The Refutation on Critical Buddhism
|Keywords:||批判佛教;如來藏思想;佛性;基體論;和思想;場所佛教;Critical Buddhism;Tathagatagarbha;Buddha nature;Dhatu-vada;Topical philosophy||Issue Date:||Jan-2001||Start page/Pages:||001-046||Source:||國立臺灣大學哲學論評||Abstract:||
The so-called Critical Buddhism was originated by two Buddhist scholars at Komazawa University: Hakamaya Noriaki and Matsumoto Shiro. It stirred up great controversy by its claims that the teachings of Tathagatagarbha, Buddhanature, original enlightenment, and the philosophy of Kyoto School are not Buddhist, and aroused great interest and responses from Buddhists and Buddhologist in Japan, North America and Taiwan. The criticism of Hakamaya and Matsumoto aimed at a number of different targets which touched on four levels:Buddhological, sectarian, social criticism, and philosophical. The main issues include: Tathagatagarbha thought, Dhatu-vada, Karma, original enlightenment, "Wa" thought, "Topical Buddhism," social discrimination, etc. These issues are too broad to be dealt with in a short article; therefore, this article focuses only on the issues in Buddhist doctrine and social discrimination. HHakamaya and Matsumoto maintain that Tathagatagarbha thought goes against the most basic Buddhist teachings of causality (pratityasamutpada) and non-self (anatman), and thus is a form of dhatu-vada. The first half portion of this article, based on the Srimaladevi Sutra, Mahaparinirvana Sutra, Ratnagotravibhaga Sastra and Buddha-nature Treatise, refutes their claims. At the level of social criticism, Critical Buddhism blamed the idea of Wa (harmony), which derives from Tathagatagarbha thought, for social discrimination and injustice. The second half of this article refutes this claim by giving examples in which Tathagatagarbha (Buddha-nature) thought is in fact the bases of social equality, freedom and justice.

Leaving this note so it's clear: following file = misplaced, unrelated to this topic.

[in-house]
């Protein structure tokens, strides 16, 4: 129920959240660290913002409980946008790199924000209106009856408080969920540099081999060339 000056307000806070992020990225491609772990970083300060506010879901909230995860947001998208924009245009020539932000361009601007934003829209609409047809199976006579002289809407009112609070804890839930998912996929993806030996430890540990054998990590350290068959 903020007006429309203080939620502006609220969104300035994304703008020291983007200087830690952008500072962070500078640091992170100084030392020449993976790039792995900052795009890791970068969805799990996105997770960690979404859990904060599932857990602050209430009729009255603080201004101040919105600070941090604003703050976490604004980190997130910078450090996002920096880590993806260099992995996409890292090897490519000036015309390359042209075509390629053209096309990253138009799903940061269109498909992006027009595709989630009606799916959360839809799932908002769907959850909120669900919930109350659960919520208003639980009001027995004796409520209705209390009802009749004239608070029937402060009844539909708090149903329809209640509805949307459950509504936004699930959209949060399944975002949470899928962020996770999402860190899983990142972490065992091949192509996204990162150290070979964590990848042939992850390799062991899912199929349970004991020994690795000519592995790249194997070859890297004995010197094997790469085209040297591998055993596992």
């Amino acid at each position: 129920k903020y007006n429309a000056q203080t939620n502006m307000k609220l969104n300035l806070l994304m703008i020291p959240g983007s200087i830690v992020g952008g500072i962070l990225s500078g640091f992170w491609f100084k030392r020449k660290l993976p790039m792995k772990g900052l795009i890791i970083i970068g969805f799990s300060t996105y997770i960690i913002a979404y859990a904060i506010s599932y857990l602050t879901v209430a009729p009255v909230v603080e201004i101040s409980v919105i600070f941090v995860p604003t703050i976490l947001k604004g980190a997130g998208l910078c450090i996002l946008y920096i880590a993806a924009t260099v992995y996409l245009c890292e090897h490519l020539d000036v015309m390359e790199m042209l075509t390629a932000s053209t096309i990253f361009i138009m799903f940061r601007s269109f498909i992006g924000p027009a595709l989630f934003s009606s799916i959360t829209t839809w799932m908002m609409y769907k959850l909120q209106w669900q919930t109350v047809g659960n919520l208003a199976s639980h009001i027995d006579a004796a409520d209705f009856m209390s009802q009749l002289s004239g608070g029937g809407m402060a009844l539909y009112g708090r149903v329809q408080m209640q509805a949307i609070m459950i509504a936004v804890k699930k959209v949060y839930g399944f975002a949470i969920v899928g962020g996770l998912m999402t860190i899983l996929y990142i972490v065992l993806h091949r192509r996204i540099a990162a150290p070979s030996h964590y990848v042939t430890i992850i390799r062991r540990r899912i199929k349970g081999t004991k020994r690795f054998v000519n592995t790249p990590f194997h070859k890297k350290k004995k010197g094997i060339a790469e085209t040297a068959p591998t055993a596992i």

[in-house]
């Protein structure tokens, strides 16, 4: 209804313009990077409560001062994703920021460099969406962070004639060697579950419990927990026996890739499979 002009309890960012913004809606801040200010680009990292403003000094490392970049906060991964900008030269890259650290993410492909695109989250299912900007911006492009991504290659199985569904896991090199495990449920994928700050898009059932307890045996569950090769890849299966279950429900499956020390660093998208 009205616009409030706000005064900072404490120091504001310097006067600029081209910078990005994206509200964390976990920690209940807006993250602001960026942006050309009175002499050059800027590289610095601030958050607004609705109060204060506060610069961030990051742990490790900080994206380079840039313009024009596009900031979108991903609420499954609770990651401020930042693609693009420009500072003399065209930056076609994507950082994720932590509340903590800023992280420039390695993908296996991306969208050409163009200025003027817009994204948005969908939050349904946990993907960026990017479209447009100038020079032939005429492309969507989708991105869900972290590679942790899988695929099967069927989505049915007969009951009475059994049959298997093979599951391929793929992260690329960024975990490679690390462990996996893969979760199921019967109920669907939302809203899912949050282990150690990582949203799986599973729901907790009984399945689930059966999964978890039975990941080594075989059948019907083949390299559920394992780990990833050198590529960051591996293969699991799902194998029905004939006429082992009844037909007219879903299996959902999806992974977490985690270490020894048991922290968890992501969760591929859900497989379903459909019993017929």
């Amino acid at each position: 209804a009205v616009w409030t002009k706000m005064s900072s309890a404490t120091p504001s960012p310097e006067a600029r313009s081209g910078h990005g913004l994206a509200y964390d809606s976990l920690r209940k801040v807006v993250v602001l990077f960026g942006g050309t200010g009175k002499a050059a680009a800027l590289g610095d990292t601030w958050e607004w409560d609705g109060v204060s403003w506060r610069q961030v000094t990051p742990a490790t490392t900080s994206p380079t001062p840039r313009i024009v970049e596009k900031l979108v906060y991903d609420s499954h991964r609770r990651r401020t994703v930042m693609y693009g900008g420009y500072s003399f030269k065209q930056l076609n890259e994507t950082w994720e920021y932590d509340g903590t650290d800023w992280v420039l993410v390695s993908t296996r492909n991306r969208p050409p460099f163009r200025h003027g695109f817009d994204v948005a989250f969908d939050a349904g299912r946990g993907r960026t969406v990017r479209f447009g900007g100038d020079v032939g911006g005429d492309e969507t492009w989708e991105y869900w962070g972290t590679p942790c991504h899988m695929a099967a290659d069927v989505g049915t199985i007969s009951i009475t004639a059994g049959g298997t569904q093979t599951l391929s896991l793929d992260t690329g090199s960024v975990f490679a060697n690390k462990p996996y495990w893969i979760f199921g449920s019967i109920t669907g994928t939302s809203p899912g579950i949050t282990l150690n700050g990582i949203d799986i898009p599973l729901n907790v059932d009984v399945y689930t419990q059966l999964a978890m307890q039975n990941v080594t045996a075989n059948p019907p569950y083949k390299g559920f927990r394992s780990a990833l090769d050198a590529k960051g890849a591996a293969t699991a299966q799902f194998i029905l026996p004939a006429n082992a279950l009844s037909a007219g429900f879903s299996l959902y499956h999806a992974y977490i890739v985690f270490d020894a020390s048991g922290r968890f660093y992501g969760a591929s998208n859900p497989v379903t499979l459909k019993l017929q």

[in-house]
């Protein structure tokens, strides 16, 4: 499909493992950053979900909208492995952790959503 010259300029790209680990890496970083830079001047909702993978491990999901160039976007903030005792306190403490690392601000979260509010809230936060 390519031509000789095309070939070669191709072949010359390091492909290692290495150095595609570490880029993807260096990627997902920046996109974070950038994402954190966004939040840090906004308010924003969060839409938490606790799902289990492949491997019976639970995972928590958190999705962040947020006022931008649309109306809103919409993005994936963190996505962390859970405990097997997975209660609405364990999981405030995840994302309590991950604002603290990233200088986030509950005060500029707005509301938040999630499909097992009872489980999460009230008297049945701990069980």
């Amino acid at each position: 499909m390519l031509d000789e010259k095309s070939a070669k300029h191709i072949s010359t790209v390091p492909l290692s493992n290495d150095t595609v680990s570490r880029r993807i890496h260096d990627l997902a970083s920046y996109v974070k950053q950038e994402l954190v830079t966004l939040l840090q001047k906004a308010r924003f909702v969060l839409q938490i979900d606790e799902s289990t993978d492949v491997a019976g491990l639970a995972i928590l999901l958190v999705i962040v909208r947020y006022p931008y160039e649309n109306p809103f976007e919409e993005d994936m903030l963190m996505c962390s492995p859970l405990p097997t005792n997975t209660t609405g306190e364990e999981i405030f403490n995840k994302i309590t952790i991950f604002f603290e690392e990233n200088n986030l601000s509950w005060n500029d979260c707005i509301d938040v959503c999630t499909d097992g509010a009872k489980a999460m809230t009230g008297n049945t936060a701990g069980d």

|Appears in Collections:||哲學系|
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